Kurdish Syria was one of the first regions in Syria to take to the streets against the Assad government in April 2011. The north-east has seen limited fighting as Syrian government troops pulled out of the area to combat opposition elsewhere. The vacuum left was filled by Kurdish political groups and their militias, prompting many in the Syrian opposition to question the Kurds’ opposition to Assad.
The Kurds are not a united political group but are split into multiple political parties with differing loyalties to Kurdish groups outside of Syria. Chief among these political parties is the Democratic Union Party (PYD) who are closely allied to the Kurdistan Workers’ Party (PKK), which is based in Turkey. The PYD are the only Kurdish political party in Syria with an extensive armed-wing known as the People’s Protection Units (YPG). Up until June this year the YPG had successfully defended Kurdish territory from incursions by both the Syrian government and the Syrian rebels, allowing the Kurds to remain an ‘independent’ force in the Civil War.
Fighting between the YPG and the extremist Islamist group al-Nusra began in June 2013. This fighting was focused on key strategic areas in Kurdish majority areas. Primarily among these areas have been the oil and gas fields of Rmeilan that had been under the control of the YPG since government forces left in 2011. The fiercest of this fighting was around the Turkish-border town of Ras al-Ayn which was captured from al-Nusra by the YPG on 17th July 2013.
The EU’s miscalculation
The sudden eruption of fighting in the north east was caused in part by the EU’s announcement in April 2013 that it was lifting the Syrian oil embargo that had been in place since Assad cracked down on peaceful protests in 2011. Before the embargo, oil exports, mainly to the EU, brought the Syrian government $3.6bn per year and made up nearly a quarter of the budget. The embargo was lifted to allow Syrian rebel groups to raise money to fight the regime. This miscalculated policy by the EU has caused the Syrian opposition to fracture even further than they already were. Islamist battalions such as al-Nusra diverted their forces away from fighting Assad in an attempt to secure oil fields held by Arab tribes in the east and Kurdish groups in the north.
Islamist groups claim that their intention in attacking Kurdish forces is to prevent the disintegration of Syria. This claim arose from the announcement by the PYD that they were forming an autonomous government in the north-east. However, the PYD’s leader Saleh Muslim retorted that “we’re not looking to break away from Syria. We are a part of this country, and we are one of the stakeholders in the Syrian crisis settlement process.” The attacks by the Islamist forces have faltered with Kurdish forces holding their ground.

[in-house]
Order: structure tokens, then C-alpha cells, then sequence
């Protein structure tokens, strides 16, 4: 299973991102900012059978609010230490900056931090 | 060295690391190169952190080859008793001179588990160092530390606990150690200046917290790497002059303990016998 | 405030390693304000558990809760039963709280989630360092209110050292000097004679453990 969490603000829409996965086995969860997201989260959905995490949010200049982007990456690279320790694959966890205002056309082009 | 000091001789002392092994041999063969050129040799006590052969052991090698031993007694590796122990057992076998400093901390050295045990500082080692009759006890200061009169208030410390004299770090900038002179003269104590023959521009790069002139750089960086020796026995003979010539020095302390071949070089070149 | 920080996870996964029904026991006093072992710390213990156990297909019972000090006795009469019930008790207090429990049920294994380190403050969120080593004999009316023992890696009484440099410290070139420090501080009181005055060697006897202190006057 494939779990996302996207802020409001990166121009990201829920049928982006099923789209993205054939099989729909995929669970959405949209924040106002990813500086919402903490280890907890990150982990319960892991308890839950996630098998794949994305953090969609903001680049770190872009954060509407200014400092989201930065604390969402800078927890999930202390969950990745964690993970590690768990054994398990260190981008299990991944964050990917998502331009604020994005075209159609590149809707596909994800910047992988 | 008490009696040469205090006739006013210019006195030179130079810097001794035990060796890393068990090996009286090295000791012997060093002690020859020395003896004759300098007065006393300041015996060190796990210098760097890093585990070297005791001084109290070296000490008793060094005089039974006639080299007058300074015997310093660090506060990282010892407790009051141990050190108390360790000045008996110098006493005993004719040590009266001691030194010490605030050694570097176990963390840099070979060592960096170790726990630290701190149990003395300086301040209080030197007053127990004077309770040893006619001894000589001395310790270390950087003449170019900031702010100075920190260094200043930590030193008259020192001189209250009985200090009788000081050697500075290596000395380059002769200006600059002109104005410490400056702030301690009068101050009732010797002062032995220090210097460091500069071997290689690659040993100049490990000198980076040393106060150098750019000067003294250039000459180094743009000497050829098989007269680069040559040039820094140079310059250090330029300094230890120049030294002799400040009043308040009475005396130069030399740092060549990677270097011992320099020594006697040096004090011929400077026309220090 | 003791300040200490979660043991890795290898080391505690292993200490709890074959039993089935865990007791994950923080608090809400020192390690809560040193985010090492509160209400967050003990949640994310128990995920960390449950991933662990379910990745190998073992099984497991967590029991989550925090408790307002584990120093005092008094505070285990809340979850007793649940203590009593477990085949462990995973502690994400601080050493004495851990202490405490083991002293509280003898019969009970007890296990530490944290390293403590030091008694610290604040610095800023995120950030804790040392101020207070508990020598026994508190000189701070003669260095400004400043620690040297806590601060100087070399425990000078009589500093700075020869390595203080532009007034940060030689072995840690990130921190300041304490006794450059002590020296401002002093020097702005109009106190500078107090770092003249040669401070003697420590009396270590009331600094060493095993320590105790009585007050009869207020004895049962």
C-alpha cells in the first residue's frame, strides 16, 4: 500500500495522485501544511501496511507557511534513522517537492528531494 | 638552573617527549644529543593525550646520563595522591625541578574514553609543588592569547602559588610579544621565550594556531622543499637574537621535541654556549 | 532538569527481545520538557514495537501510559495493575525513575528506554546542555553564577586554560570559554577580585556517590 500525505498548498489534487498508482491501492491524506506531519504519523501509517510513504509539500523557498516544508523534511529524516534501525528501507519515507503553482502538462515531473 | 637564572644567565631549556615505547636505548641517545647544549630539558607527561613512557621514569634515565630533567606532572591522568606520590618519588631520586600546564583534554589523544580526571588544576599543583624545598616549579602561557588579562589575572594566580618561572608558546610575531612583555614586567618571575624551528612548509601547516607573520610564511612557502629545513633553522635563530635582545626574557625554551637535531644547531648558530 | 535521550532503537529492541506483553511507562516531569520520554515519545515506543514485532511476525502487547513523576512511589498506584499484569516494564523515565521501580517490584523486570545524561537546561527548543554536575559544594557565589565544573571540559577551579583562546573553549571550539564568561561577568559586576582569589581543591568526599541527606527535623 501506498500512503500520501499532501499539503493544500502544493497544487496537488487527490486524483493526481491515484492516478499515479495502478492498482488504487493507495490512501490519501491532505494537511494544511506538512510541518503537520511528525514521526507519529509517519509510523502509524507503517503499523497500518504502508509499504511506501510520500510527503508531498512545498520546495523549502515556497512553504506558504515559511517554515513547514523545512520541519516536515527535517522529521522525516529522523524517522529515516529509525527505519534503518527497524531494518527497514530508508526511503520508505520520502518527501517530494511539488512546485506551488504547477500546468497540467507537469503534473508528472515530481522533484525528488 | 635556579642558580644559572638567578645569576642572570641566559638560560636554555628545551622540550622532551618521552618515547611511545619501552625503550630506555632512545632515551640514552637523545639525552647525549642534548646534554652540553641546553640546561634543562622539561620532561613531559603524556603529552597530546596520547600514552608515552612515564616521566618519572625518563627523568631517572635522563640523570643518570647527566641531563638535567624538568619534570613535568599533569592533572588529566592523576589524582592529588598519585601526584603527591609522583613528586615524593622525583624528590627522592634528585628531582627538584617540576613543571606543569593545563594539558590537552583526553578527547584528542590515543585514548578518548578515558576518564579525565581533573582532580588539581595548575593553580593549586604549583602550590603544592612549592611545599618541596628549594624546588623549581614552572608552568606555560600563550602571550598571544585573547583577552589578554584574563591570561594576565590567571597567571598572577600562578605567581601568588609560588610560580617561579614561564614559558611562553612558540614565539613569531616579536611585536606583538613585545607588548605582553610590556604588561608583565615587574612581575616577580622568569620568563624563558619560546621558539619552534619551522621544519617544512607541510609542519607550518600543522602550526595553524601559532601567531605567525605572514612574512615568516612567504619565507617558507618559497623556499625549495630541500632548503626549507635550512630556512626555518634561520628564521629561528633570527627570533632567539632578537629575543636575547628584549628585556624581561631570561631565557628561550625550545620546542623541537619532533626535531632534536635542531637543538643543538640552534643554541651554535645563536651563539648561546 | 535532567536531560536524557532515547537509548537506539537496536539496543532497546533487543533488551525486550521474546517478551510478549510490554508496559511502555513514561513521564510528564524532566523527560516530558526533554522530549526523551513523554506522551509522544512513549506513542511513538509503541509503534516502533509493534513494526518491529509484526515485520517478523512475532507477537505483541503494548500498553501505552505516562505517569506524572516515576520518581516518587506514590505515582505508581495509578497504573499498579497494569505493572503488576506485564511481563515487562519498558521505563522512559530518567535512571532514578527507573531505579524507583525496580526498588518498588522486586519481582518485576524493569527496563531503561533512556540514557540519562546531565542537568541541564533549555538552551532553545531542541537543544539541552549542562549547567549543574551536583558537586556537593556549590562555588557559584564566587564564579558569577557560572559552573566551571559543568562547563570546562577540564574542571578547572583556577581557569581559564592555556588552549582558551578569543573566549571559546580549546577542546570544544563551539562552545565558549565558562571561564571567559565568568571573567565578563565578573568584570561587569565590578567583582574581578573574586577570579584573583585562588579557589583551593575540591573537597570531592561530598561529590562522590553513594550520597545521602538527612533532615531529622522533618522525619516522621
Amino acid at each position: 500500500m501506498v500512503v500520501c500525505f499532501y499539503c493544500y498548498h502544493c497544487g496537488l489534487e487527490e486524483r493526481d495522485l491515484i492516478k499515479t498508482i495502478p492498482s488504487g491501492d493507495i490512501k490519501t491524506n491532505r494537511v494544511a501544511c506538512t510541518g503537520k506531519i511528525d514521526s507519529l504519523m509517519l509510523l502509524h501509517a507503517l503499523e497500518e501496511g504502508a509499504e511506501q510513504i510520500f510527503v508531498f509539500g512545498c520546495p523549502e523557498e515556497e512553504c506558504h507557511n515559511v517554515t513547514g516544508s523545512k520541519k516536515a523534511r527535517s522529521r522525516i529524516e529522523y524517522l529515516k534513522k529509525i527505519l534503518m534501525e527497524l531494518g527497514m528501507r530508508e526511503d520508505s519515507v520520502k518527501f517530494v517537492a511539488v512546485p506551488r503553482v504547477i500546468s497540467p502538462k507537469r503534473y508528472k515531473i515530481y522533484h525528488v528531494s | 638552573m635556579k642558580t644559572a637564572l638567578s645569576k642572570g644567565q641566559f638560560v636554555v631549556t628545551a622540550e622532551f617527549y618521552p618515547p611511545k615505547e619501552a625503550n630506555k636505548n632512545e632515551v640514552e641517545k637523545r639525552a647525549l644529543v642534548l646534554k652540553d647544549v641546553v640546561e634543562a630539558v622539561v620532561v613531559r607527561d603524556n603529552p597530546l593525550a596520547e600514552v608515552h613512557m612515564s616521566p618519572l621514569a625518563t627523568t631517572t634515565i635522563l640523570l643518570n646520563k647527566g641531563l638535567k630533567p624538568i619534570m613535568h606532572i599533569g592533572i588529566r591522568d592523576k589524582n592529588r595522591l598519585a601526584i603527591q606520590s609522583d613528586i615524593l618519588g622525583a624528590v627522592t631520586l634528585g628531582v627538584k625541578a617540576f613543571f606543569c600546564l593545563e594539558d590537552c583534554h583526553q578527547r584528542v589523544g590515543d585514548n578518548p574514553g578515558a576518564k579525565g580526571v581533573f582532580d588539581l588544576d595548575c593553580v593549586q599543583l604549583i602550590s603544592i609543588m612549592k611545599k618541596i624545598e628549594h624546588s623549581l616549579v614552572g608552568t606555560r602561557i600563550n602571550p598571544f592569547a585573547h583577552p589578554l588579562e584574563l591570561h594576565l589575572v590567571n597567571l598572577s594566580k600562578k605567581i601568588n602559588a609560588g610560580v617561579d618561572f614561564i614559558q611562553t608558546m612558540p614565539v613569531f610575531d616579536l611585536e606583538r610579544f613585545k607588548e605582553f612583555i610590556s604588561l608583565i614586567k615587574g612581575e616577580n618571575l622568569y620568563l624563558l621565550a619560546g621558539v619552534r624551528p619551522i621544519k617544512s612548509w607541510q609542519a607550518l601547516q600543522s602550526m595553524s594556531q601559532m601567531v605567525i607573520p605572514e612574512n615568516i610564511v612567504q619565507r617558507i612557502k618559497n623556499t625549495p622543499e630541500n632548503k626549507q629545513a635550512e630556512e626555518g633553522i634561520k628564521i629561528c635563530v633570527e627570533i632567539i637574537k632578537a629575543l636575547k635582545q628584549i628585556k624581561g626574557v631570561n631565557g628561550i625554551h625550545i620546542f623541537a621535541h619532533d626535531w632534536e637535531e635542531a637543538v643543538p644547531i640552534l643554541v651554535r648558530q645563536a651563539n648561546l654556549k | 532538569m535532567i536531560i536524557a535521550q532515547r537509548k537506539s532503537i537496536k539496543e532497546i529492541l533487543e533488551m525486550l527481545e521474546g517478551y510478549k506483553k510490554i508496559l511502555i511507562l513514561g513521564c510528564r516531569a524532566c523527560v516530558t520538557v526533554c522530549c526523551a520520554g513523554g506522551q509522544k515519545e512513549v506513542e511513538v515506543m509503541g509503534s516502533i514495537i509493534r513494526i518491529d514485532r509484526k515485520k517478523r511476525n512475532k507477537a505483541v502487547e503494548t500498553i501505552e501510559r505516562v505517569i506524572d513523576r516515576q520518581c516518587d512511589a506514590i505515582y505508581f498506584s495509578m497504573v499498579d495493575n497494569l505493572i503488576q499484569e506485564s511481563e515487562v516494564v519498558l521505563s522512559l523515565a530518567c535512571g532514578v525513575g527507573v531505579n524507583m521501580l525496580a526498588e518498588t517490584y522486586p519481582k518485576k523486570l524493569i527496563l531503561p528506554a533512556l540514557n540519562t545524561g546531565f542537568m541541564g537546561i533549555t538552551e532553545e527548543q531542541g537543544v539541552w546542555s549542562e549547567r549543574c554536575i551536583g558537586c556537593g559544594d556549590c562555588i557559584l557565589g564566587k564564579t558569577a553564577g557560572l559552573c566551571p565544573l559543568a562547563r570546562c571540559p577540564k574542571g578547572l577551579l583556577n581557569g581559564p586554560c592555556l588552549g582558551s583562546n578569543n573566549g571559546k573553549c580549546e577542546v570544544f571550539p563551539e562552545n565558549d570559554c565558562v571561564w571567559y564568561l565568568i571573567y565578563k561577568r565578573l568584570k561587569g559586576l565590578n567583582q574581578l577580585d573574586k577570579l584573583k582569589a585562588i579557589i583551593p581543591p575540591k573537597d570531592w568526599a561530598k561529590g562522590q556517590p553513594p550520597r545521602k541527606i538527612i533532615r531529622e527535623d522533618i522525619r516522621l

The mass influx of 44,000 refugees in the space of two weeks has brought the number of refugees in Iraq to nearly 200,000, according to the UNHCR. Syrian Kurds have been welcomed into Iraq throughout the conflict. Iraqi Kurds have responded generously as many in the past themselves had fled as refugees from Saddam Hussein. Nearly 70% of those refugees who have entered Iraqi Kurdistan have been given accommodation within local communities, the rest finding themselves in rapidly overcrowded refugee camps close the border.
The large surge of refugees into Iraq in August appears strange as fighting has been taking place for nearly three months now. The exodus of such a large number is the result of the border finally opening between Syria and Iraq. Many of those who crossed the border had reportedly been turned away before. The question of the border crossing highlights the role of external powers, specifically the PKK and the Kurdish Regional Government in Iraq (KRG).
The border between Iraqi and Syrian Kurdish areas had been closed by both sides in a proxy power struggle between Kurdish groups within the wider Kurdish movement. On one side is the PYD, which is widely seen as a Syrian branch of the dominant Turkish Kurdish group, the PKK, and on the other the Iraqi Kurdish government the KRG. The border has been closed unofficially since May 2013 when KRG trained Syrian Kurdish militias attempted to pass into Syria but were blocked by the PYD’s militia.
As fighting has continued between Islamists and the YPG, Massoud Barzani, the head of the KRG, has been increasingly sidelined. This led him on 10th August 2013 to write in a letter that “if the reports are true, showing that citizens, women and the children of innocent Kurds are under threat from murder and terrorism, Iraq’s Kurdistan region will make use of all of its capabilities to defend women and children and innocent civilians.”
The opening of the border reflects Barzani’s attempt to assert himself as a potential leader of the Kurdish movement as a whole. As fighting continues for the key oil and gas fields more Kurds will flee into Iraq and the regional government of Iraqi Kurdistan will be drawn deeper into the ongoing conflict in Syria.